The first of August is the day historically set aside to celebrate the beginning of the harvest season in the British Isles, and is known variously as Lughnasadh in Ireland, Scotland and the Isle of Man, as Gŵyl Awst in Wales, and as Lammas in England. The traditional way to celebrate is by baking a loaf of bread (Lammas literally means ‘loaf mass’). If you’re dough-confident, you could try your hand at a sheaf-shaped loaf to symbolise the first wheat and corn gathered in, or experiment with ancient grains like spelt, emmer or einkorn. Or, if you’re just dipping your toe into bread making, give less demanding soda bread or flatbreads a try.
Looking to the sky, one of the most impressive meteor showers of the year occurs in August. Weather permitting, you’ll spot the Perseids – the debris left behind by Comet Swift-Tuttle on its 133-year orbit of the sun – at their peak on the night between the twelfth and thirteenth of August. Unfortunately, in 2022, this is around about the time of the full moon, which will obscure some of the spectacle with its brightness. It’s still worth keep an eye out though – you’ll potentially see ‘shooting stars’ from sunset, although the best time will be between midnight and dawn.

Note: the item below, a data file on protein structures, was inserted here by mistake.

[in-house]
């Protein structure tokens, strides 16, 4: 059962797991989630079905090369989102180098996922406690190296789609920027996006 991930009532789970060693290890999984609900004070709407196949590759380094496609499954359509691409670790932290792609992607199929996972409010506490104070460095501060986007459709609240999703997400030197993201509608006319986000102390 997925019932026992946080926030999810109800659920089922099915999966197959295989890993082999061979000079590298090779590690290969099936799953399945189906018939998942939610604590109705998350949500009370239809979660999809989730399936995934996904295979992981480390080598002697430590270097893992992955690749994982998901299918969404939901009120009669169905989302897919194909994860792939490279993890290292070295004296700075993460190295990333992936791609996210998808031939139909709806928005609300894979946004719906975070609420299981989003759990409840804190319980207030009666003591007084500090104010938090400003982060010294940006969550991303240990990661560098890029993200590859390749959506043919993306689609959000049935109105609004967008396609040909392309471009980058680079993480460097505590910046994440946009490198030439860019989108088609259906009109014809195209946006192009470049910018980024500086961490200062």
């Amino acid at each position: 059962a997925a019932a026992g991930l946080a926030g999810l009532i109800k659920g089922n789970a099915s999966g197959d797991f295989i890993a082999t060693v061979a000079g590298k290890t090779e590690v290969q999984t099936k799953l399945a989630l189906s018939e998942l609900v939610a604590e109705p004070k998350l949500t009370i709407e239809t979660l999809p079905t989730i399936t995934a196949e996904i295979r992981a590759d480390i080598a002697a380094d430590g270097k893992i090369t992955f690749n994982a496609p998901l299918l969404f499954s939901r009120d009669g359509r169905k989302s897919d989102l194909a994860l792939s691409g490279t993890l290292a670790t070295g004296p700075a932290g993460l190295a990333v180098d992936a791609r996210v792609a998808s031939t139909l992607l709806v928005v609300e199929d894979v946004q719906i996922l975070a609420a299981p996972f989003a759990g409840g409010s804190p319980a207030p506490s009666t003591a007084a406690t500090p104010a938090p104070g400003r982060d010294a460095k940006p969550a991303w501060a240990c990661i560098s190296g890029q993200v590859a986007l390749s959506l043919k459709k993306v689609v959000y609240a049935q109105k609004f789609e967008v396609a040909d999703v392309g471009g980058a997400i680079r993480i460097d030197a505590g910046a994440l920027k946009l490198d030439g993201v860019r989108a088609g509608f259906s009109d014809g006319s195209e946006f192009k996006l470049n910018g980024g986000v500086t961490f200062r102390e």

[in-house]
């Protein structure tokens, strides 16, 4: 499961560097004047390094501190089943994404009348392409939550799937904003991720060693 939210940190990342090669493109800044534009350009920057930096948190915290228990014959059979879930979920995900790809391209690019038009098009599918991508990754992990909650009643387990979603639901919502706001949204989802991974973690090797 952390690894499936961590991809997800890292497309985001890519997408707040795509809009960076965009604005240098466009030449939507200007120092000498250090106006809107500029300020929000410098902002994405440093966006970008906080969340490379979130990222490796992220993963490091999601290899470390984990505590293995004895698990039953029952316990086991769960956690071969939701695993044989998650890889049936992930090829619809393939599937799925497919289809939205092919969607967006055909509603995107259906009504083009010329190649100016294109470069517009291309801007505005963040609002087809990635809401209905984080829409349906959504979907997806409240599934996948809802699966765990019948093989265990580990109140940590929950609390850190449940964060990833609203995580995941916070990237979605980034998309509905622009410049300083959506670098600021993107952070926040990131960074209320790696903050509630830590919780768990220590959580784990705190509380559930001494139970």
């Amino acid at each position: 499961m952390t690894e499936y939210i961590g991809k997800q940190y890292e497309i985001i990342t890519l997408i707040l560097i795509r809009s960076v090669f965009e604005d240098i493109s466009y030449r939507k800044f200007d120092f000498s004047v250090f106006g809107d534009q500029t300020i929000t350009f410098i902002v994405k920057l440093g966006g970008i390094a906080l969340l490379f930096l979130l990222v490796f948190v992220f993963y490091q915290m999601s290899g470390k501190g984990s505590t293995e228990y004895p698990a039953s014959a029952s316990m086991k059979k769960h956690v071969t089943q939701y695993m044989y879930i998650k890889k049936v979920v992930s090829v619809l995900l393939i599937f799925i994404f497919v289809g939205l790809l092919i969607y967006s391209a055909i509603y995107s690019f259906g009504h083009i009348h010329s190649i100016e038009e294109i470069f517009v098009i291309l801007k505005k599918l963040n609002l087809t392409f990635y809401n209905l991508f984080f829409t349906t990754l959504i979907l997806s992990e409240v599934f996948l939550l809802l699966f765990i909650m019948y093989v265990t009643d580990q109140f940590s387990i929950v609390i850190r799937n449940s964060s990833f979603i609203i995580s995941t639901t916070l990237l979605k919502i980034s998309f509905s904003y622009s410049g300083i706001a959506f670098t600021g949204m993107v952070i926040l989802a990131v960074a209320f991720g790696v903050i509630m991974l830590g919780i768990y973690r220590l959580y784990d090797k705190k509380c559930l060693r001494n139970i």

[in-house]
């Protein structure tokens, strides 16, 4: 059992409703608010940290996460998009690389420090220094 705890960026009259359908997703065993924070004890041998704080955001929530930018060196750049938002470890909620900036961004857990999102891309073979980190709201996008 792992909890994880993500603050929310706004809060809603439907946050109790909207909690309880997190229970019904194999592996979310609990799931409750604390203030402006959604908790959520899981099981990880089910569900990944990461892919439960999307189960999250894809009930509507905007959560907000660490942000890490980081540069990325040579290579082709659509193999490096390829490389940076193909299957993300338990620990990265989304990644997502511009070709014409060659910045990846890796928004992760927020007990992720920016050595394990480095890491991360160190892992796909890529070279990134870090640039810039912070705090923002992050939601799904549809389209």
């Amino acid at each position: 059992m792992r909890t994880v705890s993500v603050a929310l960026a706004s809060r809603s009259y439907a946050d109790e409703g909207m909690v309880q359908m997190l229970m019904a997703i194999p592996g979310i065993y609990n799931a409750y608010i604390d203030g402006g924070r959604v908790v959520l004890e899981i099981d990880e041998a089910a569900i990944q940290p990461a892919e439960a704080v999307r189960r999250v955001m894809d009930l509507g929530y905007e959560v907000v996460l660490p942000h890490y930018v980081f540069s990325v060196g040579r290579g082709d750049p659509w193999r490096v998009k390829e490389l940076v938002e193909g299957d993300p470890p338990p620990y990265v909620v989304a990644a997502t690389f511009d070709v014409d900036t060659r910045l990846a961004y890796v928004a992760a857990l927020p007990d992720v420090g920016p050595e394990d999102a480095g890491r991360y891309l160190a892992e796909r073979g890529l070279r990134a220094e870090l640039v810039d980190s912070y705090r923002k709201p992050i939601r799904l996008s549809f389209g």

Last but certainly not least, August is of course well known for its bank holiday – the end-of-season opportunity in Britain to soak up the last of the summer holiday atmosphere. A visit to the seaside is the usual go-to, and with the seas around our coastline now at their warmest, a spot of paddling or swimming wouldn’t go amiss. You could also take a leaf out of the Swedes’ book and hold a kräftskiva, a crayfish party thrown to celebrate the end of summer. As well as the crustaceans themselves (cooked with dill in ale), you’ll need paper hats and bibs, crayfish-themed décor, and snaps (flavoured shots of aquavit), which are generally drunk accompanied by merry singing. With the party stretching into the night, it’s a very fitting way to end the summer.